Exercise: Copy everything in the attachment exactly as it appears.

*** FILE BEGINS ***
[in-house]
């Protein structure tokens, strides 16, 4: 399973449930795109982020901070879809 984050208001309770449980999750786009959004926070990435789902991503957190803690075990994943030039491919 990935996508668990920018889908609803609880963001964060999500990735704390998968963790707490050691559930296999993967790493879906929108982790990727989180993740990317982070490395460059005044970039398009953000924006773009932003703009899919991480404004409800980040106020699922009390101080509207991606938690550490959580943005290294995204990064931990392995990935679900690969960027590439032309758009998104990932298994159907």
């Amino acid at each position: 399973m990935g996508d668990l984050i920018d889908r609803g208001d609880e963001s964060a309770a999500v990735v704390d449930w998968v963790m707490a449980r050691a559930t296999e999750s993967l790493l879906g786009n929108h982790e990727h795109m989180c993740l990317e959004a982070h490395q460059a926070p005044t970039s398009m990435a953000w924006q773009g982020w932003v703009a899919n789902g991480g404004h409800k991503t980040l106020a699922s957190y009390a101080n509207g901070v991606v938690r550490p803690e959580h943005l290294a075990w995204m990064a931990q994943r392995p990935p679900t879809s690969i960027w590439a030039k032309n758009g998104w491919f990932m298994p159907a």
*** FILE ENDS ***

[in-house]
């Protein structure tokens, strides 16, 4: 399973449930795109982020901070879809 984050208001309770449980999750786009959004926070990435789902991503957190803690075990994943030039491919 990935996508668990920018889908609803609880963001964060999500990735704390998968963790707490050691559930296999993967790493879906929108982790990727989180993740990317982070490395460059005044970039398009953000924006773009932003703009899919991480404004409800980040106020699922009390101080509207991606938690550490959580943005290294995204990064931990392995990935679900690969960027590439032309758009998104990932298994159907």
């Amino acid at each position: 399973m990935g996508d668990l984050i920018d889908r609803g208001d609880e963001s964060a309770a999500v990735v704390d449930w998968v963790m707490a449980r050691a559930t296999e999750s993967l790493l879906g786009n929108h982790e990727h795109m989180c993740l990317e959004a982070h490395q460059a926070p005044t970039s398009m990435a953000w924006q773009g982020w932003v703009a899919n789902g991480g404004h409800k991503t980040l106020a699922s957190y009390a101080n509207g901070v991606v938690r550490p803690e959580h943005l290294a075990w995204m990064a931990q994943r392995p990935p679900t879809s690969i960027w590439a030039k032309n758009g998104w491919f990932m298994p159907a």